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Covid Second Wave- A Nightmare

by Vaishali Sharma

By Dr. Arun Sharma

Today India is facing an unprecedented pandemic – 2nd wave of Covid 19. Delhi  is one of the biggest sufferer of this disease. Now, with the steeply rising positivity rate, I feel you are negative until tested.

The ward and ICU beds of all hospitals are full. The patients are waiting for hours outside hospitals in the hope of getting a bed and oxygen. One can gauze the precarious situation of bed supply from the fact that many senior bureaucrats were also not able to get a bed immediately on requirement. Even an ex health secretary to the Government of India had a tough time to get a bed and it took him more than 24 hours. This should make us understand that the present situation is really very unfortunate and unparalled in the modern history of India.  The plight of attendants falling into the feet of doctors and other healthcare workers for a bed for their loved ones is deplorable. Physicians and the management is helpless in this regard. Even the most kind person on earth can’t do much in this hour of need for such hapless patients. This is the first time when we see that affluent and impoverished, both are being treated almost equally in the eyes of Covid 19.

If a Covid patient in ward deteriorates, he will most likely not get a ventilator or a bed in ICU as it’s already jammed.

The doctors and nurses are overworked with the voluminous number of patients to deal with alongwith the stress of PPE. A substantial number of healthcare workers are on the verge of mental breakdown. If this was not enough, paperwork too has increased substantially. The case summaries are required alongwith requisition request for Remdesvir injections and plasma. Most hospitals have manpower in accordance with their occupancy ratio which is never 100 precent. Now, the hospitals are more than 100 precent occupied with serious patients. Another major issue plaguing the hospitals is the increasing number of staff contracting the disease. This adds to the staff shortage in the hospitals. Doctors from all specialities are being drawn for help to increase the number of working hands. The government and industry can expedite the availability of infrastructure but healthcare staff can’t be created overnight. All plaudits for healthcare staff are nowhere in front of the tremendous efforts by them to manage this surge of patients.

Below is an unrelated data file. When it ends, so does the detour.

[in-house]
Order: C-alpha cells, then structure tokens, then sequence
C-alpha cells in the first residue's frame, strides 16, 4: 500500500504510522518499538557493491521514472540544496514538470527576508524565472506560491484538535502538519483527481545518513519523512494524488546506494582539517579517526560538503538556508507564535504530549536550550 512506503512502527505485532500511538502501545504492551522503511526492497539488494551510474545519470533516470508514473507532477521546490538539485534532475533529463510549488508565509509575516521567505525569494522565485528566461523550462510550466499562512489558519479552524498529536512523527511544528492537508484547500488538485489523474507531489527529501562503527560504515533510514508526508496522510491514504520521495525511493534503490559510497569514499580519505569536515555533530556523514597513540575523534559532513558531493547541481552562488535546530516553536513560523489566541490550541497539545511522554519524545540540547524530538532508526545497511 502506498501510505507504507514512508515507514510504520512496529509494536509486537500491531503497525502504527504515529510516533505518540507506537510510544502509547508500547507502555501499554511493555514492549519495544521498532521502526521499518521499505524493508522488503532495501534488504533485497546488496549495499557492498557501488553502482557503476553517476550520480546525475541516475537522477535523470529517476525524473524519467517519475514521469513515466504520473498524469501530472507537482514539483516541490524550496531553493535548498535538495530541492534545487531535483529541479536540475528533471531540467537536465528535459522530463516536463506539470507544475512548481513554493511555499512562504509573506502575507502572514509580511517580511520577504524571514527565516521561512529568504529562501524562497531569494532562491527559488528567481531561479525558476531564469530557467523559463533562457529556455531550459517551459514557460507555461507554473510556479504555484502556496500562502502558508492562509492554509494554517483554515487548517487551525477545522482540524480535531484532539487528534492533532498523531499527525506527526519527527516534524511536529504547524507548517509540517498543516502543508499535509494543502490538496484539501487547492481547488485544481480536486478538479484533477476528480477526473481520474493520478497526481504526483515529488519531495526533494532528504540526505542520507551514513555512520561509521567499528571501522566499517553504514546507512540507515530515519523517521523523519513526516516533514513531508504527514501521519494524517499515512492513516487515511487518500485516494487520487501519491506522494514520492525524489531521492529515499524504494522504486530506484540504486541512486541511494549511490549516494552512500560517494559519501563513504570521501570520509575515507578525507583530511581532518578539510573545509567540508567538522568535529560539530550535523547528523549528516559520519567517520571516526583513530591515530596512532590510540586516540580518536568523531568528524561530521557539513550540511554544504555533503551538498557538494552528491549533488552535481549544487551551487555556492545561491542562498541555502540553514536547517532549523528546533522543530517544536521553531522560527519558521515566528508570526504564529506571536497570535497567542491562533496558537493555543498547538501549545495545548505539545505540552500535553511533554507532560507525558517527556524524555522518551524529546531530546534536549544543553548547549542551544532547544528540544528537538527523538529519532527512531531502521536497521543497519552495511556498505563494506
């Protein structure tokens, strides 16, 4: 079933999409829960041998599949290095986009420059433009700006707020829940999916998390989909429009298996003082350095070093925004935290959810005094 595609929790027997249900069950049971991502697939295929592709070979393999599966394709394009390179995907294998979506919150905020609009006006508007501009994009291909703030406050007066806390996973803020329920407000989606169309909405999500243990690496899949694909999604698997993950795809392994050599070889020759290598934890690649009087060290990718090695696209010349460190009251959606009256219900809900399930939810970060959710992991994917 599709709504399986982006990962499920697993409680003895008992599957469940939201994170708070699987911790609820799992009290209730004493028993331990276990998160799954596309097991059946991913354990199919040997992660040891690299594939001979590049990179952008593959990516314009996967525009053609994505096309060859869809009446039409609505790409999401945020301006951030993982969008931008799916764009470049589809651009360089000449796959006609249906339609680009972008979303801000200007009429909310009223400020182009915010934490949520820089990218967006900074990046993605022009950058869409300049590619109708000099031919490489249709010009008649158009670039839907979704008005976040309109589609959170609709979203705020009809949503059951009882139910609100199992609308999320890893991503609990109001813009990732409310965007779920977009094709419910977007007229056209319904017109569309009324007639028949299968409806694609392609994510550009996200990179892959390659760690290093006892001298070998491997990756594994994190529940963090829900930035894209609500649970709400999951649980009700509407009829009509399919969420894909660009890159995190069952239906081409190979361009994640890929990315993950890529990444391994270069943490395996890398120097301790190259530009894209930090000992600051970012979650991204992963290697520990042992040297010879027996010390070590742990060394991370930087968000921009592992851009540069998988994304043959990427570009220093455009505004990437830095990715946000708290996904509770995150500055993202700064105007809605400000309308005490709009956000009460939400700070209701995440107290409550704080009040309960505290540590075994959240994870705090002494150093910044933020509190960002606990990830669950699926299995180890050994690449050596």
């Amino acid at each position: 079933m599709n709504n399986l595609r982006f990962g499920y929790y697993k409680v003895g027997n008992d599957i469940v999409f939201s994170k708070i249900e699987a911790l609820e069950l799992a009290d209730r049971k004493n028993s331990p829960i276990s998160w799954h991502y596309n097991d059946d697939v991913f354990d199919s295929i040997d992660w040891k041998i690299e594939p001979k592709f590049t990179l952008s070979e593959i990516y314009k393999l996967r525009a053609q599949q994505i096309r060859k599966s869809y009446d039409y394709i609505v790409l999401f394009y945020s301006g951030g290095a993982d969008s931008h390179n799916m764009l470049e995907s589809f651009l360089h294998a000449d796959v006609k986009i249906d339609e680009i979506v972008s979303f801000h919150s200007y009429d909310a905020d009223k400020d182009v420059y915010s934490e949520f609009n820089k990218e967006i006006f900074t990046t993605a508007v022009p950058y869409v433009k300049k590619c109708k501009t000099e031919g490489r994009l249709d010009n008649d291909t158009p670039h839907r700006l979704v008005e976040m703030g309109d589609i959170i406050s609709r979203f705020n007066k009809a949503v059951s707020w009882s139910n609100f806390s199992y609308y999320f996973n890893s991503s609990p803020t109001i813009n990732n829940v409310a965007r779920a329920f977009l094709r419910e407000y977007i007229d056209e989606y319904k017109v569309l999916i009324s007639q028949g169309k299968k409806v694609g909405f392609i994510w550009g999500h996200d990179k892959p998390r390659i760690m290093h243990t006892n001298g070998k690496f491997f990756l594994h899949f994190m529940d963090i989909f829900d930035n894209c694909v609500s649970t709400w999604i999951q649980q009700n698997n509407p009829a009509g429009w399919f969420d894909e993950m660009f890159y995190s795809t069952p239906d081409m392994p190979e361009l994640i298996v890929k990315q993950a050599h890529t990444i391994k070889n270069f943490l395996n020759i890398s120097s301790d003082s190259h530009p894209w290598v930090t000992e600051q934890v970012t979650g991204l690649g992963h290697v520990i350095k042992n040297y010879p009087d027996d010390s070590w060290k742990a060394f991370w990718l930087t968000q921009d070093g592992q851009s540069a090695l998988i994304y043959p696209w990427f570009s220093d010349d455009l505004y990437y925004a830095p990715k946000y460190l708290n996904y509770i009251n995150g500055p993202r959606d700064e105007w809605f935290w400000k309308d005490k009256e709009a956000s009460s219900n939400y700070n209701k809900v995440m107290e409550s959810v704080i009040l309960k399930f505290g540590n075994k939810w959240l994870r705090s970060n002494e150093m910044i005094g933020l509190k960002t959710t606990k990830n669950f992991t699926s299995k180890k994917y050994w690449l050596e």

The phones of all doctors are constantly ringing from calls of their relatives, friends and patients requesting them to arrange a Covid bed.

The non covid serious patients suffering from other ailments further suffer due to the ongoing pandemic. Firstly, they don’t get a bed in ICU due to non availability. Secondly, they are viewed as covid suspects until their Covid RT-PCR report comes negative. Thirdly, all this delays the definitive treatment of such patients. Fourthly, they are at a risk of contracting the covid infection if their stay in the hospital gets prolonged.

Ambulances are charging exorbitant rates for transfer of patients. Oxygen cylinders and oxygen concentrators which were being sold at significantly higher prices have now vanished from the market. So, the possibility of managing borderline patients at home have also become remote. Remdesvir injections were being sold at upto twenty thousand rupees per vial. At one point, it also vanished from the market and is still under controlled supply.

Where did we falter? Despite all epidemiological models predicting a severe second wave, neither adequate arrangements were done nor warnings issued. We should have learnt from the experiences of other nations and prepared accordingly for this contingency. Our country spends a minimal percentage of GDP on healthcare. We went into euphoria of surviving the first wave of covid. This slackness has resulted in a disaster of great magnitude. As an emergency measure, we are seeing that some governments are allotting land to make crematoriums. Had the adequate measures been taken on time and built up healthcare infrastructure, such a need to build emergency crematoriums won’t have arisen. The horrendous memories of this disease will remain etched in the survivors and loved ones of the victims for the decades to come.

Regrettably, the sufferings don’t end here. If a patient doesn’t survive the covid onslaught, he is taken to the crematorium where again he has to wait for hours for his turn. There is scarcity of place, wood and time.  Some are making heyday, here as well and asking for money to reduce the waiting time and expedite the process. Is money everything? We need to reconsider the meaning of human life and realign it to become a better soul.

Last but not the least, we all should maintain positive attitude as the majority of our brethren have and shall survive this great pandemic.

In this hour of grave suffering we have forgotten caste, creed, religion, region and even political affiliation.  Today again, humanity remains foremost as it has always been in natural disasters. Humanity came before these man made divisions and it shall always remain forever.

Credits: Dr Arun Sharma, Senior Consultant Neurosurgeon, Indian Spinal Injuries Centre, Vasant Kunj, New Delhi.

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